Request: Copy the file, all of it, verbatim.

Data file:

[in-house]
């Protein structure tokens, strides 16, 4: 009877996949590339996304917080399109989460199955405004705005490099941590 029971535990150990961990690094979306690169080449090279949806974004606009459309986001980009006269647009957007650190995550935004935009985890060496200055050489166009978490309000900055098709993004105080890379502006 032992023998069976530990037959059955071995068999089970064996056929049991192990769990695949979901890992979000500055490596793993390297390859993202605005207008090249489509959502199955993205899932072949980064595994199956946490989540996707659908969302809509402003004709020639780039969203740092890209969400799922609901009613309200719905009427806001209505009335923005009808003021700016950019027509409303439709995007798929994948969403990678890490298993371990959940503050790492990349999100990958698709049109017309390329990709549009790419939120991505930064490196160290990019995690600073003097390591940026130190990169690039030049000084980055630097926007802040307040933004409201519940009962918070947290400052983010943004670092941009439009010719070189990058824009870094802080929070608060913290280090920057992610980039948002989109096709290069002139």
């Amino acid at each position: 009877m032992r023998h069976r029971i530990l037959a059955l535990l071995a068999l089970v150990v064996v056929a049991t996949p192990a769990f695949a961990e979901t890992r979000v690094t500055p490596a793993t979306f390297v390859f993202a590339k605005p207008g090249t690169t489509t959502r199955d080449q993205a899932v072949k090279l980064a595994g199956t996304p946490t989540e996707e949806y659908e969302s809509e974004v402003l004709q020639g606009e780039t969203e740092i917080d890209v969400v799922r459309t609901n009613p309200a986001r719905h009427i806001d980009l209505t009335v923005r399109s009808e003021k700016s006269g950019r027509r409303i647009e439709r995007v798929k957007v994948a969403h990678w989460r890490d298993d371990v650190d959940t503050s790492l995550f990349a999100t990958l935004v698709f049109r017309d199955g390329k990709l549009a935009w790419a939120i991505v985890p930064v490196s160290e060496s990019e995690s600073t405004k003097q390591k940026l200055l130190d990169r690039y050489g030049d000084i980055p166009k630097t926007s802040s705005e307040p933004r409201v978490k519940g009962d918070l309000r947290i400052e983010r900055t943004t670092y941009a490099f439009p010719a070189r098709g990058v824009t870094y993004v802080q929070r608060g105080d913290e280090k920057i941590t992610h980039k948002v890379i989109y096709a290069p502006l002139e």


[in-house]
């Protein structure tokens, strides 16, 4: 009877996949590339996304917080399109989460199955405004705005490099941590 029971535990150990961990690094979306690169080449090279949806974004606009459309986001980009006269647009957007650190995550935004935009985890060496200055050489166009978490309000900055098709993004105080890379502006 032992023998069976530990037959059955071995068999089970064996056929049991192990769990695949979901890992979000500055490596793993390297390859993202605005207008090249489509959502199955993205899932072949980064595994199956946490989540996707659908969302809509402003004709020639780039969203740092890209969400799922609901009613309200719905009427806001209505009335923005009808003021700016950019027509409303439709995007798929994948969403990678890490298993371990959940503050790492990349999100990958698709049109017309390329990709549009790419939120991505930064490196160290990019995690600073003097390591940026130190990169690039030049000084980055630097926007802040307040933004409201519940009962918070947290400052983010943004670092941009439009010719070189990058824009870094802080929070608060913290280090920057992610980039948002989109096709290069002139």
């Amino acid at each position: 009877m032992r023998h069976r029971i530990l037959a059955l535990l071995a068999l089970v150990v064996v056929a049991t996949p192990a769990f695949a961990e979901t890992r979000v690094t500055p490596a793993t979306f390297v390859f993202a590339k605005p207008g090249t690169t489509t959502r199955d080449q993205a899932v072949k090279l980064a595994g199956t996304p946490t989540e996707e949806y659908e969302s809509e974004v402003l004709q020639g606009e780039t969203e740092i917080d890209v969400v799922r459309t609901n009613p309200a986001r719905h009427i806001d980009l209505t009335v923005r399109s009808e003021k700016s006269g950019r027509r409303i647009e439709r995007v798929k957007v994948a969403h990678w989460r890490d298993d371990v650190d959940t503050s790492l995550f990349a999100t990958l935004v698709f049109r017309d199955g390329k990709l549009a935009w790419a939120i991505v985890p930064v490196s160290e060496s990019e995690s600073t405004k003097q390591k940026l200055l130190d990169r690039y050489g030049d000084i980055p166009k630097t926007s802040s705005e307040p933004r409201v978490k519940g009962d918070l309000r947290i400052e983010r900055t943004t670092y941009a490099f439009p010719a070189r098709g990058v824009t870094y993004v802080q929070r608060g105080d913290e280090k920057i941590t992610h980039k948002v890379i989109y096709a290069p502006l002139e």